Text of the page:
Zinnie Harris has filleted John Webster’s great Jacobean revenge tragedy in a slick and streamlined adaptation. This is all lean meat and, in her direction of her own text, Harris slams it down on the nearly bare Lyceum stage, laying out an examination of misogyny with bitter irony.
Harris’s script retains the thrust of Webster’s original. Brothers, the Cardinal and Ferdinand, attempt to control the love life of Ferdinand’s recently widowed twin sister, the Duchess. However, she secretly takes the steward of her household, Antonio, as her new husband
Most of the wordy banter of Webster’s text is dropped, along with its examinations of class and the changes to social power structures taking place in 16th century Italy. Conflating characters to the bare minimum needed to tell her story, Harris allows a glimmer of comedy to shine through before recreating the denouement as a full-blooded cry against the violence of male control of female sexuality.
Tom Piper’s set pushes the stage right back to its edges, creating a giant white padded cell with a gantry running halfway up the rear wall. A musician, the beautifully voiced Eleanor Kane, appears dressed in the white of an asylum assistant to accompany the female characters in Oguz Kaplangi’s songs, strummed like gentle 1950s American pop. Later, she is more of an angel figure, washing blood from the recently killed.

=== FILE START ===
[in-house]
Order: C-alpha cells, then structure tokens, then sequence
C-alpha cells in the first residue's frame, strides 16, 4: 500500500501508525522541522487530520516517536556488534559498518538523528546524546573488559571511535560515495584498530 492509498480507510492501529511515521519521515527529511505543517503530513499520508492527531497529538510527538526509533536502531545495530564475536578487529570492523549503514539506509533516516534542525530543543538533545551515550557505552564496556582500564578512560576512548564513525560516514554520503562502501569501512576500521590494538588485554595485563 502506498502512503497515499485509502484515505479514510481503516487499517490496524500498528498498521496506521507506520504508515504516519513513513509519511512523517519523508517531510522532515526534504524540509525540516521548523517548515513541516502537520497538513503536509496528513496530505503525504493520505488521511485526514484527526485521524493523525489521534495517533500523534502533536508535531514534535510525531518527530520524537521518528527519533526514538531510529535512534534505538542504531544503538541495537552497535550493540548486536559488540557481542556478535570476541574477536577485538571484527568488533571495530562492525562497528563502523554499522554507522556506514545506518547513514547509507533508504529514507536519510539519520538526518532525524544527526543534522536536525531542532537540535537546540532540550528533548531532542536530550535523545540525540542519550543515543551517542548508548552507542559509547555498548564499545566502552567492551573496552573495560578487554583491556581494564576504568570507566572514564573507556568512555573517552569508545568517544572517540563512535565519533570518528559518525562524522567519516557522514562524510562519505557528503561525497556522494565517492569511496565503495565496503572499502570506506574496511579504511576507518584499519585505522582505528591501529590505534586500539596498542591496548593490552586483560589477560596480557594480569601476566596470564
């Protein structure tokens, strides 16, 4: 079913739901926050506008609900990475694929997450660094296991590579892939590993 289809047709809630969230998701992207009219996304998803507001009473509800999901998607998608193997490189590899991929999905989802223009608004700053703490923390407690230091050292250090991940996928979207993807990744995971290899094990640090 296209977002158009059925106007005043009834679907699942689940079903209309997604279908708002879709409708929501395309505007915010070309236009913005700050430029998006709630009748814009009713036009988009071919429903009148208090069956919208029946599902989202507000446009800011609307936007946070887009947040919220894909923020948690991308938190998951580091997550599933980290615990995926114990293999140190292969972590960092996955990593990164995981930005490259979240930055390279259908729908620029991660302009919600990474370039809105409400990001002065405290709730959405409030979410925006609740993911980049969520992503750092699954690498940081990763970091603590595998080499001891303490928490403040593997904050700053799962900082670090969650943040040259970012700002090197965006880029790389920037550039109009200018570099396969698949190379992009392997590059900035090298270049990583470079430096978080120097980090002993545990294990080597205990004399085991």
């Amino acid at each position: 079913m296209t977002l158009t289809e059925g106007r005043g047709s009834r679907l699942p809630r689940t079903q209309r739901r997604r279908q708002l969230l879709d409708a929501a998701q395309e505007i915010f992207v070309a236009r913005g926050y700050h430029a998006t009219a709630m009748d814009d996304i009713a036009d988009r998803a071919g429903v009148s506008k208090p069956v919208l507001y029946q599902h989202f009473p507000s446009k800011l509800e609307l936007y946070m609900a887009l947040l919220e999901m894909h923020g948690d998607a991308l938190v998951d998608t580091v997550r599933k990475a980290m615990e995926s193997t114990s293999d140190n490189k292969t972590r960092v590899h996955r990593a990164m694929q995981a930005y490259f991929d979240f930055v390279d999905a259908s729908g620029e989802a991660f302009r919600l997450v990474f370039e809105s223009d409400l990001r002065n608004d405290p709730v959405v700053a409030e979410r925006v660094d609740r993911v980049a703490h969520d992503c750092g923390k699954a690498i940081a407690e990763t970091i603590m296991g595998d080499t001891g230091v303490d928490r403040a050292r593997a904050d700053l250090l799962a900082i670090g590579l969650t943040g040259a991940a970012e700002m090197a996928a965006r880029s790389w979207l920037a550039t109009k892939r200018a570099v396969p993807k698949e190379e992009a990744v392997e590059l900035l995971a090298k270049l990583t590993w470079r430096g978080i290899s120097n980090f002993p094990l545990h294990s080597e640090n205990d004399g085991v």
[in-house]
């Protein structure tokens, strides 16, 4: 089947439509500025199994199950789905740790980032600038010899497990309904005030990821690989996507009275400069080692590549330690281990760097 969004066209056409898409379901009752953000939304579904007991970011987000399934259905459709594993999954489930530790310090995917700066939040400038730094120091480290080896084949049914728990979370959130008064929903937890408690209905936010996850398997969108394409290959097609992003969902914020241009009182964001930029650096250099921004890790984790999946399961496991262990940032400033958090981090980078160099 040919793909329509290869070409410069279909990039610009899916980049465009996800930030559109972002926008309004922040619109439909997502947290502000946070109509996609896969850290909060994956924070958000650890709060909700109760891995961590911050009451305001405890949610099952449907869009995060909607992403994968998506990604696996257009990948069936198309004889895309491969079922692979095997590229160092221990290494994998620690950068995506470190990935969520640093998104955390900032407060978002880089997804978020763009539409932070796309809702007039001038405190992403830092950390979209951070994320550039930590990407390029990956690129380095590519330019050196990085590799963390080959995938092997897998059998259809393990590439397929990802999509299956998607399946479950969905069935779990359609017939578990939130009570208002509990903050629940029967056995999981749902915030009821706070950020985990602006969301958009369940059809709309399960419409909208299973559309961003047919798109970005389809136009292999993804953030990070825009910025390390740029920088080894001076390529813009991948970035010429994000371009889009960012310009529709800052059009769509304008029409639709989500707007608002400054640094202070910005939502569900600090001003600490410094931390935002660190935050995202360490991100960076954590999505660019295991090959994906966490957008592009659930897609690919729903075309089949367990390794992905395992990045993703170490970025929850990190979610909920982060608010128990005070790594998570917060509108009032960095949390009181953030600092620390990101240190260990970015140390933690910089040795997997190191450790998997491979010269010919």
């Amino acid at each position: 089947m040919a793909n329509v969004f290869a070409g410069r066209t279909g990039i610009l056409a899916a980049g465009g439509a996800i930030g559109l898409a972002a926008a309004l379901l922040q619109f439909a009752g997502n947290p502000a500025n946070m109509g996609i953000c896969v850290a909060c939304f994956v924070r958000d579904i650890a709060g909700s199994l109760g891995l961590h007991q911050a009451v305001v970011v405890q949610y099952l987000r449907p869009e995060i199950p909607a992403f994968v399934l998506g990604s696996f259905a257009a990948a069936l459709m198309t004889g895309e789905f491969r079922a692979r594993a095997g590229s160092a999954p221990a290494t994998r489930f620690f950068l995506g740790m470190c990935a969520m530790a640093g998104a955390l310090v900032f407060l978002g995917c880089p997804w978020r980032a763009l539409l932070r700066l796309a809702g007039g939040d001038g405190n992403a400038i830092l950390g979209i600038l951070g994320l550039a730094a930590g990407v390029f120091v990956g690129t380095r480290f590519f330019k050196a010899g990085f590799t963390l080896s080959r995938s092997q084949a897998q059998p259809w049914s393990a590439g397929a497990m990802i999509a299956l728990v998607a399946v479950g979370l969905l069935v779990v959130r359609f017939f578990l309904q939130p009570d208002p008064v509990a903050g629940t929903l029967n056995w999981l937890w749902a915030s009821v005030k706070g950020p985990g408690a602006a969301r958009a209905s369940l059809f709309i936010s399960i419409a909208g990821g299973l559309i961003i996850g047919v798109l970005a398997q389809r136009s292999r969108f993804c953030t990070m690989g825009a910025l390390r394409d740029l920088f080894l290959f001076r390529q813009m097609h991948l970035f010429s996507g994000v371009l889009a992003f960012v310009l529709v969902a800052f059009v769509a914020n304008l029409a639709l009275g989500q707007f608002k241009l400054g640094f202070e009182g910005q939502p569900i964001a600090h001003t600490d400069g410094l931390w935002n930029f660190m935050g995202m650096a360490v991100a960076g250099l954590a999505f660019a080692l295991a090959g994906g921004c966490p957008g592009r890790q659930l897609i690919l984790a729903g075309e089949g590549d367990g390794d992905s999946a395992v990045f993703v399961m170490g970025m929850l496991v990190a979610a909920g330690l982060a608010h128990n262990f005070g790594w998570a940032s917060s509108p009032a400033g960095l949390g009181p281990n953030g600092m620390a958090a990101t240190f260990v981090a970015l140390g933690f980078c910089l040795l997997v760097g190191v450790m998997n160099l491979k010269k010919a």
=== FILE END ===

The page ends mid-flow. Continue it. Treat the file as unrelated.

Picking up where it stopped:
Harris uses examinations of each protagonist in turn to drive the first half. Kirsty Stuart’s clever, confident Duchess is clearly mistress of her own houses – she now has three to her twin’s one. Fletcher Mathers gives her personal servant, Cariola, a fiery loyalty.
George Costigan has entitlement and power at his core as the hypocritical Cardinal who grooms and coerces Leah Walker’s needy Julia from willing lover to subjugated plaything. But there is real unhinged danger to Angus Miller’s Ferdinand, whose attempts at control and subsequent descent into madness clearly spring from an incestuous desire.
Graham Mackay-Bruce as Antonio and Adam Tompa as his best friend and Julia’s husband Delio hint that there is a different way for men to be, than treating women as their chattels.
But, as in the original, the most complex and fascinating character is Bosola, the convicted murderer who becomes Ferdinand’s spy in the Duchess’s house. Adam Best gives the production’s stand-out performance, convincing utterly as the clever but brutalised servant of first the Cardinal and then Ferdinand.
Harris’s slick direction dissipates somewhat in the second half, the explicit violence and murder somehow less chilling than the implicit violence of the first. However, with the souls of the murdered women close by and the bodies of the slain men littering the stage, Harris makes it clear that it is only Bosola’s redemption and willingness to take on responsibility for the next generation that can bring about change.